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Stocks dip as yields hold near one-year high

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Chuck Mikolajczak and Matt Scuffham
·4 min read
Workers clear snow from a sidewalk outside the NYSE during a snow storm in Manhattan, New York
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By Chuck Mikolajczak and Matt Scuffham

NEW YORK (Reuters) - A gauge of global stocks dipped in choppy trading on Monday as investors eyed the yield on U.S. Treasuries for signs of inflation pressures in the wake of the U.S. Senate's passage of a $1.9 trillion stimulus bill.

After climbing as high as 1.613% on the session, the third time above 1.6% in the past year, the U.S. 10-year Treasury yield held near a more than one-year high.

"If rates are grinding higher because people are getting optimistic about what economic growth looks like, that is still supportive for equity prices," said Tom Hainlin, global investment strategist at U.S. Bank Wealth Management's Ascent Private Wealth Group in Minneapolis.

"It is just if those rates start to get away from you on inflation expectations, then the multiples on stocks come down and there is more concern about that," he added.

Benchmark 10-year notes last fell 15/32 in price to yield 1.6064%, from 1.554% late on Friday.

Investors have wrestled with whether the stimulus will help global growth rebound faster from the COVID-19 downturn or cause the world's biggest economy to overheat and lead to runaway inflation.

U.S. Treasury Secretary Janet Yellen said on Monday that President Joe Biden's coronavirus aid package will provide enough resources to fuel a "very strong" U.S. economic recovery, and noted "there are tools" to deal with inflation.

Analysts largely expect an acceleration in inflation, stoked in part by the latest climb in oil prices, which on Monday briefly climbed above $70 for the first time since January 2020.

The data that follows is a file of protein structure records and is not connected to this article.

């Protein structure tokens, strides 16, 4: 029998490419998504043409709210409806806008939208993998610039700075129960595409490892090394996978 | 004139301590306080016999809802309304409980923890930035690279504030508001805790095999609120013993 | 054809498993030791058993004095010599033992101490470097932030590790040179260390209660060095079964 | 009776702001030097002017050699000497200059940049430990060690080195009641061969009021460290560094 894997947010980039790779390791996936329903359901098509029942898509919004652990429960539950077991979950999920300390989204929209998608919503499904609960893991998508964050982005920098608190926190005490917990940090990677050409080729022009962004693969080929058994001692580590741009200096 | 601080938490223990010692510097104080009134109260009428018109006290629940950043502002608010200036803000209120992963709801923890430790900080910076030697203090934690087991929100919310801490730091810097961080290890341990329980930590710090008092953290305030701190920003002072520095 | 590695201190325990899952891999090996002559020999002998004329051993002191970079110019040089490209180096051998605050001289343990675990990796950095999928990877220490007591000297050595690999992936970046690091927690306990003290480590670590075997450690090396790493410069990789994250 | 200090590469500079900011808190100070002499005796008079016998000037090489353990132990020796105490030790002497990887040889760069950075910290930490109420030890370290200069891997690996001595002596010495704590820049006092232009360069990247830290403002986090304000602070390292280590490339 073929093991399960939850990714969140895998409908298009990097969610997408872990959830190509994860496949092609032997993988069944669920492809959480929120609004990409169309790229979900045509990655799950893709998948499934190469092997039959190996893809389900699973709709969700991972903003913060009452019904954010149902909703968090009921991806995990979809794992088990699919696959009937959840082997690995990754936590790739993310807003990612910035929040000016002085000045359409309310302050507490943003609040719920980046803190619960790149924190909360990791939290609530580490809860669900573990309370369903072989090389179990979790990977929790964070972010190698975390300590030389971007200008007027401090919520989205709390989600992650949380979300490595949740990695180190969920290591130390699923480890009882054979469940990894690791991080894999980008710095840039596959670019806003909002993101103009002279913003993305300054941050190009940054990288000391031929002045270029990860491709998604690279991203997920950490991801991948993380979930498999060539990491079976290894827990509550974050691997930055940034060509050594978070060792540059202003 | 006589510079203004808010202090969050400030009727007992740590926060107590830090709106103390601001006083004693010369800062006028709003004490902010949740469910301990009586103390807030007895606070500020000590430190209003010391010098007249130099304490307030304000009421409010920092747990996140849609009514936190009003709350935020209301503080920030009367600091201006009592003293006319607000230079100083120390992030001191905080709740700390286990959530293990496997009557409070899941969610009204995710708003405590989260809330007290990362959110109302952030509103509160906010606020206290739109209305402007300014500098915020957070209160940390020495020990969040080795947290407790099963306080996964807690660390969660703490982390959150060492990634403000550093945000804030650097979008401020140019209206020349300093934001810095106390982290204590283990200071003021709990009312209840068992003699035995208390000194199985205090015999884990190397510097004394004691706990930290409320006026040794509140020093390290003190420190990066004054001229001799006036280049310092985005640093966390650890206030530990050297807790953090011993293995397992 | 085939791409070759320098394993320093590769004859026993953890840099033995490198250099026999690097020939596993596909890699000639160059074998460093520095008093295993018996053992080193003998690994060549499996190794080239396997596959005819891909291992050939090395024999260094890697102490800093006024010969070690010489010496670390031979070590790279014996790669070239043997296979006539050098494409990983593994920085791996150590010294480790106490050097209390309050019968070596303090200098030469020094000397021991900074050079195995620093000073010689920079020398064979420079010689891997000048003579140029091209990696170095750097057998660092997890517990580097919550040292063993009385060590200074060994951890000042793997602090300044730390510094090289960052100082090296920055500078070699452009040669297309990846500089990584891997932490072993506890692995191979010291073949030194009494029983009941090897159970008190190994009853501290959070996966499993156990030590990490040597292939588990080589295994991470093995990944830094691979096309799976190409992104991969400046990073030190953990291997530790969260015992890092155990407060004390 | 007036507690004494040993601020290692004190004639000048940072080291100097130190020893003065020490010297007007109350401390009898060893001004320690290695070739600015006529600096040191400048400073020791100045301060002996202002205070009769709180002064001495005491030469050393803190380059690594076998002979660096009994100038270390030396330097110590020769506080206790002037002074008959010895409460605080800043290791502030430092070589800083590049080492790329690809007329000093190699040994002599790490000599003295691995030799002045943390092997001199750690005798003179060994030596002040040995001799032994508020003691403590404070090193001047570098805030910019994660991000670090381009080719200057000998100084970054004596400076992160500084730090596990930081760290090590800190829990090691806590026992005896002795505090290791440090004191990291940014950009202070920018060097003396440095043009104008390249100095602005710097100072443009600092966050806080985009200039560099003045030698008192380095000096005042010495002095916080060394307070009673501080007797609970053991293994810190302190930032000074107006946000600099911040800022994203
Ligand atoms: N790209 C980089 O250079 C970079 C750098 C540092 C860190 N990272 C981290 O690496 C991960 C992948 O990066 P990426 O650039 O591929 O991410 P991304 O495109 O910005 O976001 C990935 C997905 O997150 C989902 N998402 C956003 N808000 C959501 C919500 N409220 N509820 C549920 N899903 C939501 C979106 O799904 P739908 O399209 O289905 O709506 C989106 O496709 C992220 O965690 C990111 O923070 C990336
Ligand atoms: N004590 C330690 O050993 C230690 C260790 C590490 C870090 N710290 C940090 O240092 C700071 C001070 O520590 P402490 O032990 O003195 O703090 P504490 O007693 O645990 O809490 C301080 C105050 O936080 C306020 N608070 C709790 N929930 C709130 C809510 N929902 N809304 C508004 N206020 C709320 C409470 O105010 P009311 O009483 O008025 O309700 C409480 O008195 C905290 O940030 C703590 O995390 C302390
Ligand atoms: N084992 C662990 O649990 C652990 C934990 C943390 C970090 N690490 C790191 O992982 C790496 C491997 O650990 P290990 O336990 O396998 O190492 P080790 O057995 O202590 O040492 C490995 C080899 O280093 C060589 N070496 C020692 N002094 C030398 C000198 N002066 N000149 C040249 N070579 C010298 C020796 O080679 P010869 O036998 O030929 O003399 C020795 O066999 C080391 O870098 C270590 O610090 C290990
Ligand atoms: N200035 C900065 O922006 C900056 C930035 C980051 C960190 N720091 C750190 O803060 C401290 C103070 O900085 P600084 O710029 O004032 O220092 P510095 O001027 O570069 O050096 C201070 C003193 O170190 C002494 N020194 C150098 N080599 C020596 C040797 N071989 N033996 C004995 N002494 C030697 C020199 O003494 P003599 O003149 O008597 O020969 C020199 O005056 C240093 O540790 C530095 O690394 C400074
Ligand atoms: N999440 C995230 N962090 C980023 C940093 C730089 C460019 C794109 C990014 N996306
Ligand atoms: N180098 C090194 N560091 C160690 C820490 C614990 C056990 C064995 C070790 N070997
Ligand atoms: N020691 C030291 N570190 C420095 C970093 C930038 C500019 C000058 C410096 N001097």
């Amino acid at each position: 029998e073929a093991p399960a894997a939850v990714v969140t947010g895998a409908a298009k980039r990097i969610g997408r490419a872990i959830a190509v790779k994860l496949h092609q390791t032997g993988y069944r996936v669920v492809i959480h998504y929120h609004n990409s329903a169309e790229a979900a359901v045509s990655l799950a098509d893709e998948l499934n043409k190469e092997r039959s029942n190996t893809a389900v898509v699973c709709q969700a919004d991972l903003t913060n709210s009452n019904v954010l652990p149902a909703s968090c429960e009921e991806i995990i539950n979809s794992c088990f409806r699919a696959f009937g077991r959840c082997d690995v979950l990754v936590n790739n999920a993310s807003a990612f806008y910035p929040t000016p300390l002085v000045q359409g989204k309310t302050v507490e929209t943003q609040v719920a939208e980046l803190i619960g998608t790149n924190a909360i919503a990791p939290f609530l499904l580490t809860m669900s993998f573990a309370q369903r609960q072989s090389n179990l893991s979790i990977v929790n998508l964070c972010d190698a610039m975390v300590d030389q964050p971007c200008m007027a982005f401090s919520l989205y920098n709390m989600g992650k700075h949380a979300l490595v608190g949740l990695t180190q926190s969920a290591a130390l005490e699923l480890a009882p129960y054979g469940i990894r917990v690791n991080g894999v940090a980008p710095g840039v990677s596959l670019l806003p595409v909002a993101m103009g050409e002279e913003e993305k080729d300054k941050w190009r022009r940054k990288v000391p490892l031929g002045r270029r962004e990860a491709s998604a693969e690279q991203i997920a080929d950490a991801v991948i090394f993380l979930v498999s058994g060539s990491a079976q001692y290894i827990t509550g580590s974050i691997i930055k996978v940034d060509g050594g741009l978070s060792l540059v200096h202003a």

"Everybody is still concerned that inflation is on the rise. The signs are there for near-term inflation," said Ellis Phifer, a market strategist at Raymond James in Memphis, Tennessee.

"I don't think it's a long-term inflation issue yet. But near-term, all the signs and pressures are there. And the only thing fighting against it a bit is the stronger dollar."

On Wall Street, the Dow advanced while the Nasdaq shed over 2%. That marked a more than 10% fall since its Feb. 12 closing high, confirming a correction in the index's value. The technology sector and other richly valued names have been highly susceptible to rising rates.

The Dow Jones Industrial Average rose 306.14 points, or 0.97%, to 31,802.44, the S&P 500 lost 20.59 points, or 0.54%, to 3,821.35 and the Nasdaq Composite dropped 310.99 points, or 2.41%, to 12,609.16.

Shares of banks and automakers lifted European shares as investors continued to move into economy-linked sectors on hopes of a solid rebound from the coronavirus downturn.

The pan-European STOXX 600 index rose 2.10% and MSCI's gauge of stocks across the globe shed 0.57%.

U.S. economic data also pointed to a continued recovery, as the Commerce Department said wholesale inventories increased solidly in January despite a surge in sales, suggesting inventory investment could again contribute to growth in the first quarter.

On foreign exchange markets, the dollar index shot up to a high of 92.341, its highest since Nov. 24.

The dollar index rose 0.565%, with the euro down 0.61% to $1.1844.

The Japanese yen weakened 0.54% versus the greenback at 108.91 per dollar, while sterling was last trading at $1.382, down 0.15% on the day.

The jump in yields and the dollar has weighed on gold, which offers no fixed return.

Spot gold dropped 1.2% to $1,680.69 an ounce after hitting a nine-month low of $1,678.40.

U.S. gold futures settled 1.2% down at $1,678.

Oil prices rose after attacks on Saudi Arabian oil sites and the stimulus passage, before reversing course to trade lower on the day.

U.S. crude futures settled down $1.04, or 1.57%, at $65.05 per barrel. Brent crude futures settled at $68.24 per barrel, down $1.12 or 1.61%.

(Additional reporting by Gertrude Chavez-Dreyfuss; Editing by Nick Zieminski and Sonya Hepinstall)